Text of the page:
A tidbit about the author
The author admits she’s been a Roman ‘nut’ since the age of 11. She served in the military in a special communications regiment in one of those jobs where you don’t talk about what you do, see, or hear.
New York, present day, alternate reality. Karen Brown, angry and frightened after surviving a kidnap attempt, has a harsh choice – being eliminated by government enforcer Jeffery Renschman or fleeing to mysterious Roma Nova, her dead mother’s homeland in Europe.
The scene that made you laugh out loud or cheer
There are numerous places in Inceptio to cheer for the good guys, to celebrate Carina’s successes. You won’t believe the obstacles the author has created for her main character. Get ready for a rollercoaster ride and hold on to your hat!
The place where you wanted to throw the book across the room
Lurio and Carina? Agh! I kept hoping the author was just teasing. I won’t say more because that would spoil it for you!
A memorable line (or two)
‘I’ve arranged for you to stay at my apartment.’
‘And you’ll be staying where?’
He gave me that tight-lipped, wide-eyed, exasperated look of somebody dealing with an idiot. ‘What’s the problem? It’s large enough to contain both our egos for a while. I’ll put locks on the doors if you’re worried you may be overcome with desire for my body.’
Karen/Carina’s sarcasm is a treasure. And several characters give it right back to her. Carina even tells one ‘partner’: ‘You’ll have to be patient with me if I foul up somewhere. Just say something cutting and sarcastic and I’ll get the message.’
My verdict **** 4.5 stars ****
Inceptio is a heart-pumping drama/thriller that opens with the fairly ordinary existence of Karen Brown. But as Karen’s life unfolds and we/she learns about her family’s past, the story is far from ordinary. Karen endures kidnapping, is threatened by government agents, and is nearly frozen to death by an antagonist who makes you cringe every time his name is mentioned, let alone when he is ‘on screen.’ Karen’s need to move to Roma Nova, her adaptation to a new and very foreign life there, and her transformation to Carina Mitela, a heroine/soldier with some kick-ass abilities, makes this book a page-turner. The action scenes are well done, the romance is fun, the spy capabilities are believable and I wouldn’t doubt that Morton’s former life as a soldier are the basis for much of the operational military protocols in the book.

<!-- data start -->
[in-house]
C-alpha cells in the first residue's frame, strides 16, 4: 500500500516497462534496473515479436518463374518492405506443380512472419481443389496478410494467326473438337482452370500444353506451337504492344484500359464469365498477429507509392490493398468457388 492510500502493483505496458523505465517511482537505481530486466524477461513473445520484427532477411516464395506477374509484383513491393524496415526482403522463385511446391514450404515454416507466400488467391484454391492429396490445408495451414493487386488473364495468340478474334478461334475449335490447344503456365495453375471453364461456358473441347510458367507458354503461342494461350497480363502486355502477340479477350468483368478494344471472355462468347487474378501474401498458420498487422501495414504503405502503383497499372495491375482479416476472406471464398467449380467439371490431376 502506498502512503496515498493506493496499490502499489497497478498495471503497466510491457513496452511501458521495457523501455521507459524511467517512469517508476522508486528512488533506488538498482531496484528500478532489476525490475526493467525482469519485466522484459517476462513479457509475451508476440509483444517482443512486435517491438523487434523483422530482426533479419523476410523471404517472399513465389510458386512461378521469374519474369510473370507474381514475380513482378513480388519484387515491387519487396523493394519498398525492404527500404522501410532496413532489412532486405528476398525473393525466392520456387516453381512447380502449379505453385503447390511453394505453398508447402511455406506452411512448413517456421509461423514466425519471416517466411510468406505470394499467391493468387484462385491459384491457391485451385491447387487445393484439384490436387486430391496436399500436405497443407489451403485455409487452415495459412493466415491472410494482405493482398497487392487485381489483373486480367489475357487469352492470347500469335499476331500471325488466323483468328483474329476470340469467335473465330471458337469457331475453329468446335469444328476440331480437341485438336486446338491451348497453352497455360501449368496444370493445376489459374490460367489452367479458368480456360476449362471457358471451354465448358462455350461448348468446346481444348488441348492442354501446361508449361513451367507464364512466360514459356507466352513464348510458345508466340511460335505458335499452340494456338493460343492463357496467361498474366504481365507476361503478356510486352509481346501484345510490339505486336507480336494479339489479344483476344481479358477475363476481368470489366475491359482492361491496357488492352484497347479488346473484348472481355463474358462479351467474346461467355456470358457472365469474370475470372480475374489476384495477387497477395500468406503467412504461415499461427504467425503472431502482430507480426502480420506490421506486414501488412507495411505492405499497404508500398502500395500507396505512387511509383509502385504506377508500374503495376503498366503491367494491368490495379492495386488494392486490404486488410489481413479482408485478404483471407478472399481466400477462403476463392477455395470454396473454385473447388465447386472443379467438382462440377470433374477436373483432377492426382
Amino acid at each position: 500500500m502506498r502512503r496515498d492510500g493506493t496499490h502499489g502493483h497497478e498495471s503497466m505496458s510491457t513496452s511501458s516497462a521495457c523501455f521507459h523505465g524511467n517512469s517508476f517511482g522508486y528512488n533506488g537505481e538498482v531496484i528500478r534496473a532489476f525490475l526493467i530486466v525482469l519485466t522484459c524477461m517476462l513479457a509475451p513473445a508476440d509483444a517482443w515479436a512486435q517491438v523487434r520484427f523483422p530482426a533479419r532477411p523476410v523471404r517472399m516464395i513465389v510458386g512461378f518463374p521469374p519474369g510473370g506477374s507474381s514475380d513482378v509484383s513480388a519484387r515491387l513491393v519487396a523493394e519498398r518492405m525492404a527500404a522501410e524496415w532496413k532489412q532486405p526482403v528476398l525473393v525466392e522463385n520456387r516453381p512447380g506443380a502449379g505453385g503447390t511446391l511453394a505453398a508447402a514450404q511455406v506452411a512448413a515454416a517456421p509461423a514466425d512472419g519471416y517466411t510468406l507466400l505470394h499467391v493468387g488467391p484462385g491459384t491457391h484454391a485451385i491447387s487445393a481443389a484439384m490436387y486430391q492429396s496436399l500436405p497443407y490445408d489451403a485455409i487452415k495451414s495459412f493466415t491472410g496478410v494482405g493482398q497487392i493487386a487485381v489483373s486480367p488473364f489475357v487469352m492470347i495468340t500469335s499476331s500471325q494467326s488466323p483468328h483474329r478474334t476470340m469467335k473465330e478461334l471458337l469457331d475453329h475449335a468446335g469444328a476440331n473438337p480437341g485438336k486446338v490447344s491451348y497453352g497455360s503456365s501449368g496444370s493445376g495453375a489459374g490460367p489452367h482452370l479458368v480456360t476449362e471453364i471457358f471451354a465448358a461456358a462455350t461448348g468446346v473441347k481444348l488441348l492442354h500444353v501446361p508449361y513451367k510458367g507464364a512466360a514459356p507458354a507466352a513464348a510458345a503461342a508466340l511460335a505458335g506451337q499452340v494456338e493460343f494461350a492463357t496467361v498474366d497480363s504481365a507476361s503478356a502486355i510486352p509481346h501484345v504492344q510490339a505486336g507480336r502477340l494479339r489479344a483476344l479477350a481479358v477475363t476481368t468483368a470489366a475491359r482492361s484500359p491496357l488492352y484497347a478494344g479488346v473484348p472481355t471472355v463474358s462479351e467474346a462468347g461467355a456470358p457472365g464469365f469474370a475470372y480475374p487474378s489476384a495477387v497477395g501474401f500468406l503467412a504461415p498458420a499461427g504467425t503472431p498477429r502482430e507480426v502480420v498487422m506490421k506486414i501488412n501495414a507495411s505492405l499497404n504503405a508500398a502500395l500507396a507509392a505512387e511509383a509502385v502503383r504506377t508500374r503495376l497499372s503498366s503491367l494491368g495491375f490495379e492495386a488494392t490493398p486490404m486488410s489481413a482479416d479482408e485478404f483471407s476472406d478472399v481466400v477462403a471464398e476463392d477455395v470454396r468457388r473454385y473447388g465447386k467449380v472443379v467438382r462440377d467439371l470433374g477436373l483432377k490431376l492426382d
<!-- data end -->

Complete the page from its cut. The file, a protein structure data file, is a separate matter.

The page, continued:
I love the author’s world in this alternative history. The protagonist Karen/Carina is living in New York – in the EUS (Eastern United States) – when the novel opens. Morton does a great job filling in background history, only dropping in information as needed, but coloring the tale with references to “those foreign countries like Louisiane and Quebec,” the Presidential Mansion (in Washington, which was once known as Georgetown), the Western Territories, and Franklin Day. Morton makes the history she’s created perfectly believable without giving the reader a history lesson. And did I mention I want to live in Roma Nova?